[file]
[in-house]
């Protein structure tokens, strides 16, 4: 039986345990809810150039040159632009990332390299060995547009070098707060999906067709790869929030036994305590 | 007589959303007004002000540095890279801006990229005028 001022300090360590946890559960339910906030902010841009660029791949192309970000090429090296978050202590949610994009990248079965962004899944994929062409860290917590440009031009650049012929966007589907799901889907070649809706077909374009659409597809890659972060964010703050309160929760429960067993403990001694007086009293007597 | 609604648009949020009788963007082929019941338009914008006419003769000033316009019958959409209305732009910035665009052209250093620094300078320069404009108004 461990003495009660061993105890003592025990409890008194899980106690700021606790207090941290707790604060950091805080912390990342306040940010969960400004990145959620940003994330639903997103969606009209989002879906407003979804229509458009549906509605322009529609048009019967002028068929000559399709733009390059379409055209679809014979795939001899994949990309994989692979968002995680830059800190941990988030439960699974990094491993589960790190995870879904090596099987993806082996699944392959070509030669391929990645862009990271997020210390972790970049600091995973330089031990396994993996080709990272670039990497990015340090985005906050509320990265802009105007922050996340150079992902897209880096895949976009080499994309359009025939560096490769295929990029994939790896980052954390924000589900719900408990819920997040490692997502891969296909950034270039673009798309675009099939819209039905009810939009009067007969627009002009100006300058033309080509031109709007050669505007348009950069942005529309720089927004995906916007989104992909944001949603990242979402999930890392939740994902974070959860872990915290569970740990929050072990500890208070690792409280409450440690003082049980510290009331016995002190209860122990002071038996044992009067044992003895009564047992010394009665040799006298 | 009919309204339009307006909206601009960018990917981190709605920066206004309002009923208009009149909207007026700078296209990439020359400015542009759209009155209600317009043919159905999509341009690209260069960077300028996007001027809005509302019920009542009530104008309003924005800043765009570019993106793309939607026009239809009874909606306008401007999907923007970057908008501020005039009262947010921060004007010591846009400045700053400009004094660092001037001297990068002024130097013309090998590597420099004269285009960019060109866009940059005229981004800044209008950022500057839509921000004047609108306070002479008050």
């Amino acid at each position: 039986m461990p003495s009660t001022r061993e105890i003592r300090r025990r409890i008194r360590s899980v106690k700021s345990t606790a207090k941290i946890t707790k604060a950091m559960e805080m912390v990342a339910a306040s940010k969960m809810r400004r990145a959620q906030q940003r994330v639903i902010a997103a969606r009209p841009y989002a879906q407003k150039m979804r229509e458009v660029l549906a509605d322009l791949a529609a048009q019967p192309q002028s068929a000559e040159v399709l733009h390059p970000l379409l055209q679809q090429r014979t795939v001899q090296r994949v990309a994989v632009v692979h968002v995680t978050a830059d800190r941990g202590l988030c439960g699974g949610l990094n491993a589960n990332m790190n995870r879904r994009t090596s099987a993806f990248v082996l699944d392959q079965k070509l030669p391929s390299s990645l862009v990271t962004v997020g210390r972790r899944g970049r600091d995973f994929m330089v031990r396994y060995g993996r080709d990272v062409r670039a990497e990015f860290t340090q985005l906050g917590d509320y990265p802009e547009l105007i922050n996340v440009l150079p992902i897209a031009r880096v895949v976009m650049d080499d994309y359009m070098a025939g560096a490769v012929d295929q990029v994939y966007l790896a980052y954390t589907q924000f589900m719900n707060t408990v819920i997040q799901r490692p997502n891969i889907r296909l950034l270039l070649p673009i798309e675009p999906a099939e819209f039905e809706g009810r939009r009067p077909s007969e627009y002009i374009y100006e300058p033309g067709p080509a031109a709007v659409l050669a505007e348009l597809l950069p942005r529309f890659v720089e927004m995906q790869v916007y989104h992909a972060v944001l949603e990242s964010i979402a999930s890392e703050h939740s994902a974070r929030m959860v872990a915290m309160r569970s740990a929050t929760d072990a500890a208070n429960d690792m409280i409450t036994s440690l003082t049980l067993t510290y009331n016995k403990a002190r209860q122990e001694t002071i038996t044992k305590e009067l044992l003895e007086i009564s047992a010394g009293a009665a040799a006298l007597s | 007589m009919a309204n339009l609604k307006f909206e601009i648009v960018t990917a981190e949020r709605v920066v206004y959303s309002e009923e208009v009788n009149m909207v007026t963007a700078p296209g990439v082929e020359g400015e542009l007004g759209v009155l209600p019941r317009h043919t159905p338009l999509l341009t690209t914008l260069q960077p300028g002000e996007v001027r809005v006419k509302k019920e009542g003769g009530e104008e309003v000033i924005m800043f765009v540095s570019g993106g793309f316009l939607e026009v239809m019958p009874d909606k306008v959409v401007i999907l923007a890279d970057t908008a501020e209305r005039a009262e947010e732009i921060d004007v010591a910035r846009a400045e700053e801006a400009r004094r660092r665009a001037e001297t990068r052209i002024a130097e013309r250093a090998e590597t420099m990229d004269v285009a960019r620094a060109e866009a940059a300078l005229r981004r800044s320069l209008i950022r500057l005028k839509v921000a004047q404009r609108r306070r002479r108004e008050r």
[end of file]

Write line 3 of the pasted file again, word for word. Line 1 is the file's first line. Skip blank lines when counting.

């Amino acid at each position: 039986m461990p003495s009660t001022r061993e105890i003592r300090r025990r409890i008194r360590s899980v106690k700021s345990t606790a207090k941290i946890t707790k604060a950091m559960e805080m912390v990342a339910a306040s940010k969960m809810r400004r990145a959620q906030q940003r994330v639903i902010a997103a969606r009209p841009y989002a879906q407003k150039m979804r229509e458009v660029l549906a509605d322009l791949a529609a048009q019967p192309q002028s068929a000559e040159v399709l733009h390059p970000l379409l055209q679809q090429r014979t795939v001899q090296r994949v990309a994989v632009v692979h968002v995680t978050a830059d800190r941990g202590l988030c439960g699974g949610l990094n491993a589960n990332m790190n995870r879904r994009t090596s099987a993806f990248v082996l699944d392959q079965k070509l030669p391929s390299s990645l862009v990271t962004v997020g210390r972790r899944g970049r600091d995973f994929m330089v031990r396994y060995g993996r080709d990272v062409r670039a990497e990015f860290t340090q985005l906050g917590d509320y990265p802009e547009l105007i922050n996340v440009l150079p992902i897209a031009r880096v895949v976009m650049d080499d994309y359009m070098a025939g560096a490769v012929d295929q990029v994939y966007l790896a980052y954390t589907q924000f589900m719900n707060t408990v819920i997040q799901r490692p997502n891969i889907r296909l950034l270039l070649p673009i798309e675009p999906a099939e819209f039905e809706g009810r939009r009067p077909s007969e627009y002009i374009y100006e300058p033309g067709p080509a031109a709007v659409l050669a505007e348009l597809l950069p942005r529309f890659v720089e927004m995906q790869v916007y989104h992909a972060v944001l949603e990242s964010i979402a999930s890392e703050h939740s994902a974070r929030m959860v872990a915290m309160r569970s740990a929050t929760d072990a500890a208070n429960d690792m409280i409450t036994s440690l003082t049980l067993t510290y009331n016995k403990a002190r209860q122990e001694t002071i038996t044992k305590e009067l044992l003895e007086i009564s047992a010394g009293a009665a040799a006298l007597s | 007589m009919a309204n339009l609604k307006f909206e601009i648009v960018t990917a981190e949020r709605v920066v206004y959303s309002e009923e208009v009788n009149m909207v007026t963007a700078p296209g990439v082929e020359g400015e542009l007004g759209v009155l209600p019941r317009h043919t159905p338009l999509l341009t690209t914008l260069q960077p300028g002000e996007v001027r809005v006419k509302k019920e009542g003769g009530e104008e309003v000033i924005m800043f765009v540095s570019g993106g793309f316009l939607e026009v239809m019958p009874d909606k306008v959409v401007i999907l923007a890279d970057t908008a501020e209305r005039a009262e947010e732009i921060d004007v010591a910035r846009a400045e700053e801006a400009r004094r660092r665009a001037e001297t990068r052209i002024a130097e013309r250093a090998e590597t420099m990229d004269v285009a960019r620094a060109e866009a940059a300078l005229r981004r800044s320069l209008i950022r500057l005028k839509v921000a004047q404009r609108r306070r002479r108004e008050r």